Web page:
185. Telegram From the Department of State to the Embassy in Iraq0

2891. Confirming discussions in Washington, Ambassador authorized in early conversation with Prime Minister to make oral comments along following lines:1

“As you know, I have just returned from a brief period of consultation Washington. I found there great continuing interest in Iraqi developments and continuing sympathy for aims of your government—the improvement of standard of living of Iraqi people, the establishment of true democracy, and maintenance of independence of Iraq.

[Page 452]

At the same time, I found much concern over what many people consider evidence of growing Communist influence in Iraq, which seems to threaten maintenance of country’s independence. I need hardly point out to you the unfortunate effect which Communist control of Iraq would have on relations between our two countries. People who have followed progress of Soviet Communist expansion since World War II pointed out that number of developments in Iraq, such as policy and activities of Iraqi Communist Party and various popular organizations, appear to follow traditional Communist strategy of gaining control of sources of power, one by one, and then taking over government itself. They emphasized that this process can take place even though government currently in office is not sympathetic to aims and ideology of international communism.

I reported to authorities in Washington assurances you had given me that you intended to maintain Iraq’s independence and that you did not believe Iraqi people wished to adopt Communism. These statements were received with pleasure, but I was asked to stress need which my Government sees for great watchfulness in these matters.

I was also asked to tell you that US Government continues to place confidence in you personally and in government under your direction. It continues to desire friendliest relations. It does not wish to make your task more difficult. In particular, I am instructed to assure you again that US Government is not intriguing against you either in Baghdad, other cities or in frontier areas where there have been reported disturbances. We do not believe any Americans are associated with such activities, even as private individuals.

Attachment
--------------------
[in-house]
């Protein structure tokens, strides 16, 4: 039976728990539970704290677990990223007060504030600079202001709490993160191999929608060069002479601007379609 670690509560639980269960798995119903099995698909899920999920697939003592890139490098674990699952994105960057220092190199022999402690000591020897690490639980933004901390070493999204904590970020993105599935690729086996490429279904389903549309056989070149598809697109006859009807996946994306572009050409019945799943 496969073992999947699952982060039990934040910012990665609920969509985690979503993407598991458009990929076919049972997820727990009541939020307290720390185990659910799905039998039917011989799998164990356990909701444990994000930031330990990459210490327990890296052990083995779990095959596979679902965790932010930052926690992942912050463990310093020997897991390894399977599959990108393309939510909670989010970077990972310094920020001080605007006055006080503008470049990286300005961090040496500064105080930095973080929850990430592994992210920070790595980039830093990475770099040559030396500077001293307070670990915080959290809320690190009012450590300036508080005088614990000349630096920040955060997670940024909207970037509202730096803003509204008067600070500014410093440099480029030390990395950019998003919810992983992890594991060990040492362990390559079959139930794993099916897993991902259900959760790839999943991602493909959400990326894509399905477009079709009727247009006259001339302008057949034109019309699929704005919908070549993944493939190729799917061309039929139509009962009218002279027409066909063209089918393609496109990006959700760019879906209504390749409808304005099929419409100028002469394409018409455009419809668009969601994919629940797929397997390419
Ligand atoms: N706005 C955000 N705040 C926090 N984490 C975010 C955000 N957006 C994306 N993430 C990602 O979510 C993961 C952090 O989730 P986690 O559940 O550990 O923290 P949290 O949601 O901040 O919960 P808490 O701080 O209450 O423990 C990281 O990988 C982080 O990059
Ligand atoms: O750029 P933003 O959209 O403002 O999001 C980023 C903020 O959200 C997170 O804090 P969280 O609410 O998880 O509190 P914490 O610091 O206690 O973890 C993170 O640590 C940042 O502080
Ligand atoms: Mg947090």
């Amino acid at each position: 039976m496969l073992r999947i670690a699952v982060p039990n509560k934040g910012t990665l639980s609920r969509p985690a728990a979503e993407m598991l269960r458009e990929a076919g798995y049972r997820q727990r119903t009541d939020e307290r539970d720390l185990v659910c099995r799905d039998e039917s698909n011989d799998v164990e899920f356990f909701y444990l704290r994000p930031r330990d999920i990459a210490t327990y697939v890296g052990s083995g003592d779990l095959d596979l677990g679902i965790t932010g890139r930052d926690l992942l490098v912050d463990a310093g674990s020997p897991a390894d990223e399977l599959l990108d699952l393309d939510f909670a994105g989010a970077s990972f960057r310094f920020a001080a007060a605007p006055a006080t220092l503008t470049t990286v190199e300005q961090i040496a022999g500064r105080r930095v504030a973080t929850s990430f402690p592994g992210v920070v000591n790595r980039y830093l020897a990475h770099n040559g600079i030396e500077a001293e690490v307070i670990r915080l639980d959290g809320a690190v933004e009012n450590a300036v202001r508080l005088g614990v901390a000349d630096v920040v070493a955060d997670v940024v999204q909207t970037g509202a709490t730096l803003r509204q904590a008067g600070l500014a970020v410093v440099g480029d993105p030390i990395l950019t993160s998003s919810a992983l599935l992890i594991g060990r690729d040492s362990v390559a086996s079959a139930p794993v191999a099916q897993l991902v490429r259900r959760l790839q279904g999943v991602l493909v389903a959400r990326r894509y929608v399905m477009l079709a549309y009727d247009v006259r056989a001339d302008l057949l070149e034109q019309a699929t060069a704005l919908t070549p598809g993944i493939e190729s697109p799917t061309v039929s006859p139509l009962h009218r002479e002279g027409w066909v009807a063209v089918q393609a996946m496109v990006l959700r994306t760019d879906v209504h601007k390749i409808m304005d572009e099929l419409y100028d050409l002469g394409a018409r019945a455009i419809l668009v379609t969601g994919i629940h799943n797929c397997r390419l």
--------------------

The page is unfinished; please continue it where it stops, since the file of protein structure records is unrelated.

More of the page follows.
Furthermore, my Government would look with disfavor on any acts by governments of other countries which might disturb the independence of Iraq.”

  1. Source: Department of State, Central Files, 787.00/5–1559. Secret. Drafted and approved by Rountree and cleared in draft by Murphy.
  2. According to telegram 3307 from Baghdad, May 18, Jernegan made the same oral comments to Foreign Secretary Jawad who agreed it was important that Jernegan speak to Qassim along the same lines. (Ibid., 787.00/5–1859)

    According to telegram 3385 from Baghdad, May 26, Jernegan saw Qassim on May 25 and made the comments as instructed. Jernegan reported that he “toned-down anti-Communist warning” because Qassim had recently made assertions of neutrality and for Jernegan to make such warnings would imply that the United States was not convinced of Iraq’s neutrality. After Jernegan made his points, Qassim claimed he had not doubted U.S. friendship and was sure U.S.-Iraqi relations would improve. Jernegan attempted to refute specific rumors and stories that the United States was working against Iraq. Qassim listened to Jernegan’s extensive defense and then stated that he did not attach much importance to rumors. Jernegan commented to the Department that while Qassim was not as forthcoming as he could be, he seemed “reasonably sympathetic” and “gave no indication of skepticism.” He concluded, “I think we are on the right track in expression confidence in him and should continue seek ways to reassure him by concrete actions as well as words.” (Ibid., 787.00/5–2659)